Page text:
A few servings of fish per week is enough to net an abundance of omega 3 fatty acids and other delightful things. And if you’re a fan of shellfish, why not try mussels? They’re a great source of zinc.


An interesting side effect of opting for natural, healthier foods is a subsequent decrease in idione intake. That old container of salt in your cabinet that says “Iodized” right there on the label? That’s a key contributor of iodine to the modern diet, believe it or not, and a source often forgotten when people opt for Himalayan crystal salt and other gourmet seasonings.

Anyone with a dysfunctional thyroid should be cautious with their intake of iodine, of course, but everyone else can benefit from introducing roasted seaweed into their diet a few times each week. My preferred variety is Wakame, which tends to pair its abundant vitamins and minerals with a touch of sweetness. Check a local Asian grocer for it, if you have one, or venture into Whole Foods if that’s more your thing. I’ve been known to eat seaweed on a daily basis, but you might want to start slow – the taste can take a little adjusting to, but you’ll soon grow to love it.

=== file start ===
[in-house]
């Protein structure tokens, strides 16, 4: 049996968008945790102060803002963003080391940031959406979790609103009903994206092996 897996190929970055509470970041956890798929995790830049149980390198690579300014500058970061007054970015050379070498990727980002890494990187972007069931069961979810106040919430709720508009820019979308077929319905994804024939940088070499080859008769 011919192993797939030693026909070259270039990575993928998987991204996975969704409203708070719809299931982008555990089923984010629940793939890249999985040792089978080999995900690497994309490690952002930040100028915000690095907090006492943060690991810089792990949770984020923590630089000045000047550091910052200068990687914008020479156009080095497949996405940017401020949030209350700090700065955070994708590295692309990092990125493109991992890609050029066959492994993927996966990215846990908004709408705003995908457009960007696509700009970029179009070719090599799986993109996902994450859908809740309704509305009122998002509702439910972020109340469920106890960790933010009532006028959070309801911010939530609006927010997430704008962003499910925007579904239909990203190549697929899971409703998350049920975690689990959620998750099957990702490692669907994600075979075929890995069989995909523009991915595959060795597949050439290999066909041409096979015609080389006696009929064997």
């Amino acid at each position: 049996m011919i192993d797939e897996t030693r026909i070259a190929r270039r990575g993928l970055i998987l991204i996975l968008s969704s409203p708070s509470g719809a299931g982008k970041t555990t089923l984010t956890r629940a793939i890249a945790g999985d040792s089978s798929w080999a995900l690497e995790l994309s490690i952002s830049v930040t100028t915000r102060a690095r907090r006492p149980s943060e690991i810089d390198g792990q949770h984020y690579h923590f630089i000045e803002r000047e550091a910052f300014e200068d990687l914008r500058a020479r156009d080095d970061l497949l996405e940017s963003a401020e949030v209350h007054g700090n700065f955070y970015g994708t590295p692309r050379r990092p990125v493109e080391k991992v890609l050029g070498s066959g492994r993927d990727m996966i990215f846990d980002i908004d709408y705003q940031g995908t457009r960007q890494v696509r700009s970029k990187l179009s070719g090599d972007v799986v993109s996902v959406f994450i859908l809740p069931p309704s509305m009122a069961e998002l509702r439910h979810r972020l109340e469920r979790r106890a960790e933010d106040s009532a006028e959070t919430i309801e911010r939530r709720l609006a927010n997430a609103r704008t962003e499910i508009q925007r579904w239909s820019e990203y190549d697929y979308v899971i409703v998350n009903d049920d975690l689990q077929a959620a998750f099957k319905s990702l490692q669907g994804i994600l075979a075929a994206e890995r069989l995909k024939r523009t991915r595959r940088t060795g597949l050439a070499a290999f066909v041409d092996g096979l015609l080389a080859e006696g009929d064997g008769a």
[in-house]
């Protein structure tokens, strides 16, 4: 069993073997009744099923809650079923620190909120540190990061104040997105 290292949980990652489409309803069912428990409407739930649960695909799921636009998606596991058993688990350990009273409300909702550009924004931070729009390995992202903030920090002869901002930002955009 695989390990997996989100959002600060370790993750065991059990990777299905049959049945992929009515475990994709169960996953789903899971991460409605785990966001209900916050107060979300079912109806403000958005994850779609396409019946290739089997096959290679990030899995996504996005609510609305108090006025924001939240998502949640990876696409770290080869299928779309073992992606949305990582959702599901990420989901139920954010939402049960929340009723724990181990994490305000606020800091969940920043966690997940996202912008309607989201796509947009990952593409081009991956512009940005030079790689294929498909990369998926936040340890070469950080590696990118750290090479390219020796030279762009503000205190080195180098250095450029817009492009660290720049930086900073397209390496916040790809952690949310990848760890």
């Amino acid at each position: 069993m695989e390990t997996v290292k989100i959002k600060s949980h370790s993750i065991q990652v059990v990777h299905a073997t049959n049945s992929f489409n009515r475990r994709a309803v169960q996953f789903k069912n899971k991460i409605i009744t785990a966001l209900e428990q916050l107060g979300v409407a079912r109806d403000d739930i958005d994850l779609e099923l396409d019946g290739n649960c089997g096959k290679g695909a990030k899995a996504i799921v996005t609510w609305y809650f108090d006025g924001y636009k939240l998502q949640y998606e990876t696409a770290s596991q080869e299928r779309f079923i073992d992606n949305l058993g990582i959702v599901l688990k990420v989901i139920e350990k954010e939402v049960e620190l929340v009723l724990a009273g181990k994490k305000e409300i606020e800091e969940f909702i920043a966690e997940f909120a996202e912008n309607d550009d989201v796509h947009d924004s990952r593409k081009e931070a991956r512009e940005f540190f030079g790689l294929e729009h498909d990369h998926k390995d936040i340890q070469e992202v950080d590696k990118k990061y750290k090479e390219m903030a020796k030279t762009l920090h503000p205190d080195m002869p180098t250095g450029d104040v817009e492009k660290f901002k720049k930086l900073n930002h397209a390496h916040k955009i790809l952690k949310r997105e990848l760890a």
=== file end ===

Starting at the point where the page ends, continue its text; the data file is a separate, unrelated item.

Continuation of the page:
Try and track down seaweed that has been roasted in olive or sesame oil, by the way. That’s not always an easy find, but it proves far healthier than the canola and soybean we see so commonly.


This one will take a bit of work, but the benefits are enormous: gelatin, collagen, and other forms of protein that we don’t often get in our daily diets, alongside innumerable other nutrients extracted from the bones you cooked with. Those bones, by the way, can be found for cheap at a variety of places: your local grocery, a neighborhood butcher (too often, it seems, the bones are dumped in the trash), or any kind of foreign market.

My go-to recipe can be found over at Diane Sanfilippo’s Balanced Bites. Diane’s stock won me over for its ease of preparation and abundance of garlic, the flavor of which made for a pretty versatile base. She claims that roasting the bones first (in butter, I’m assuming) isn’t necessary, but I’m inclined to disagree. My first batch tasted fine without it, but I think the flavor would be much improved by adding the additional step.

How to actually use bone broth? You can drink it. On cold evenings in particular, a warm mug can go down wonderfully. Bone broth makes an excellent base for soups, stews, and all kinds of chili, upping the nutrition significantly while adding a rich flavor to the dish.

If you’re not keen on offal, by the way, bone broth is all but a must in order to maximize nutrition density (as dorky as that sounds) in your diet. Liver or a rich, hearty soup stock? Your choice. (I’d go for both.)